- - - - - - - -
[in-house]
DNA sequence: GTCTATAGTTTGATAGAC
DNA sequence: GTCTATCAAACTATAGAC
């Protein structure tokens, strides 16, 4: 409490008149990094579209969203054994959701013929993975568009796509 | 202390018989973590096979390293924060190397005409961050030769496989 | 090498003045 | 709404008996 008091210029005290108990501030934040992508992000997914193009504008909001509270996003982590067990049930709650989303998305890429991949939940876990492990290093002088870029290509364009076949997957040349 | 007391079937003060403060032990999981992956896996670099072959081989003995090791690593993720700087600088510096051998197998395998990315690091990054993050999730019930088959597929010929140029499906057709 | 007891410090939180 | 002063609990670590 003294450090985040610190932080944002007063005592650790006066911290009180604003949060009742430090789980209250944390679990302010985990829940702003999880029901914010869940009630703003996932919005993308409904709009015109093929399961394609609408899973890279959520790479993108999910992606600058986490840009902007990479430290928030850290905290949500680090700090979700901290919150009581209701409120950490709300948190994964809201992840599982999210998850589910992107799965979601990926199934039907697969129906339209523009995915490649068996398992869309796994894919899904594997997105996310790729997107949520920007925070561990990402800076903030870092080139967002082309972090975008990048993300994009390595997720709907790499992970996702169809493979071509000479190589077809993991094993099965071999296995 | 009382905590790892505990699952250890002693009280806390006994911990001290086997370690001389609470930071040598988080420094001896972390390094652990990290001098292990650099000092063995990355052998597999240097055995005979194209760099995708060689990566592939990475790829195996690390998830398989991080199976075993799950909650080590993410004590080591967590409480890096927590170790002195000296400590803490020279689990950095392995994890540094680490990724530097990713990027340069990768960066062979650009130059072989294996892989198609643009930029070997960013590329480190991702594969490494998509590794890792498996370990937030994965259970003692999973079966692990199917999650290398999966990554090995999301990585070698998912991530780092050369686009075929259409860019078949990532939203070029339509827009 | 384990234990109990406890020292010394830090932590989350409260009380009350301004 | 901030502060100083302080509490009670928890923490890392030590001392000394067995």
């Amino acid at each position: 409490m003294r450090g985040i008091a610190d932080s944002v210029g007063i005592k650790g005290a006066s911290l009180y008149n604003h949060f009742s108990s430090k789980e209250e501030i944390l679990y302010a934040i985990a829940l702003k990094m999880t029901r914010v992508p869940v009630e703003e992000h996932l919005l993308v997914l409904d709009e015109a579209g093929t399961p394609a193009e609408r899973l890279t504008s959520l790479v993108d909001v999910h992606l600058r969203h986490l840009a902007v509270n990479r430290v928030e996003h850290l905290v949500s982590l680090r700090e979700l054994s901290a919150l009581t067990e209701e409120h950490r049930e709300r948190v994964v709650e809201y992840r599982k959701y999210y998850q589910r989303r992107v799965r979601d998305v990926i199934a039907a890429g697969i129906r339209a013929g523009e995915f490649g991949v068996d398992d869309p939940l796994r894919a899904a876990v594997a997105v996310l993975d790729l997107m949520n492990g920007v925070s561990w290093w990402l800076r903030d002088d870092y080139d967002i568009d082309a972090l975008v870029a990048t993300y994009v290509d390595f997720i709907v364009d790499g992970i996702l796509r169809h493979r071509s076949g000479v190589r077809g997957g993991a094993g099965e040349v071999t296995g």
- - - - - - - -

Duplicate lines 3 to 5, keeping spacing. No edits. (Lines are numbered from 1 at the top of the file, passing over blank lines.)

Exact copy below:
DNA sequence: GTCTATCAAACTATAGAC
């Protein structure tokens, strides 16, 4: 409490008149990094579209969203054994959701013929993975568009796509 | 202390018989973590096979390293924060190397005409961050030769496989 | 090498003045 | 709404008996 008091210029005290108990501030934040992508992000997914193009504008909001509270996003982590067990049930709650989303998305890429991949939940876990492990290093002088870029290509364009076949997957040349 | 007391079937003060403060032990999981992956896996670099072959081989003995090791690593993720700087600088510096051998197998395998990315690091990054993050999730019930088959597929010929140029499906057709 | 007891410090939180 | 002063609990670590 003294450090985040610190932080944002007063005592650790006066911290009180604003949060009742430090789980209250944390679990302010985990829940702003999880029901914010869940009630703003996932919005993308409904709009015109093929399961394609609408899973890279959520790479993108999910992606600058986490840009902007990479430290928030850290905290949500680090700090979700901290919150009581209701409120950490709300948190994964809201992840599982999210998850589910992107799965979601990926199934039907697969129906339209523009995915490649068996398992869309796994894919899904594997997105996310790729997107949520920007925070561990990402800076903030870092080139967002082309972090975008990048993300994009390595997720709907790499992970996702169809493979071509000479190589077809993991094993099965071999296995 | 009382905590790892505990699952250890002693009280806390006994911990001290086997370690001389609470930071040598988080420094001896972390390094652990990290001098292990650099000092063995990355052998597999240097055995005979194209760099995708060689990566592939990475790829195996690390998830398989991080199976075993799950909650080590993410004590080591967590409480890096927590170790002195000296400590803490020279689990950095392995994890540094680490990724530097990713990027340069990768960066062979650009130059072989294996892989198609643009930029070997960013590329480190991702594969490494998509590794890792498996370990937030994965259970003692999973079966692990199917999650290398999966990554090995999301990585070698998912991530780092050369686009075929259409860019078949990532939203070029339509827009 | 384990234990109990406890020292010394830090932590989350409260009380009350301004 | 901030502060100083302080509490009670928890923490890392030590001392000394067995």
């Amino acid at each position: 409490m003294r450090g985040i008091a610190d932080s944002v210029g007063i005592k650790g005290a006066s911290l009180y008149n604003h949060f009742s108990s430090k789980e209250e501030i944390l679990y302010a934040i985990a829940l702003k990094m999880t029901r914010v992508p869940v009630e703003e992000h996932l919005l993308v997914l409904d709009e015109a579209g093929t399961p394609a193009e609408r899973l890279t504008s959520l790479v993108d909001v999910h992606l600058r969203h986490l840009a902007v509270n990479r430290v928030e996003h850290l905290v949500s982590l680090r700090e979700l054994s901290a919150l009581t067990e209701e409120h950490r049930e709300r948190v994964v709650e809201y992840r599982k959701y999210y998850q589910r989303r992107v799965r979601d998305v990926i199934a039907a890429g697969i129906r339209a013929g523009e995915f490649g991949v068996d398992d869309p939940l796994r894919a899904a876990v594997a997105v996310l993975d790729l997107m949520n492990g920007v925070s561990w290093w990402l800076r903030d002088d870092y080139d967002i568009d082309a972090l975008v870029a990048t993300y994009v290509d390595f997720i709907v364009d790499g992970i996702l796509r169809h493979r071509s076949g000479v190589r077809g997957g993991a094993g099965e040349v071999t296995g």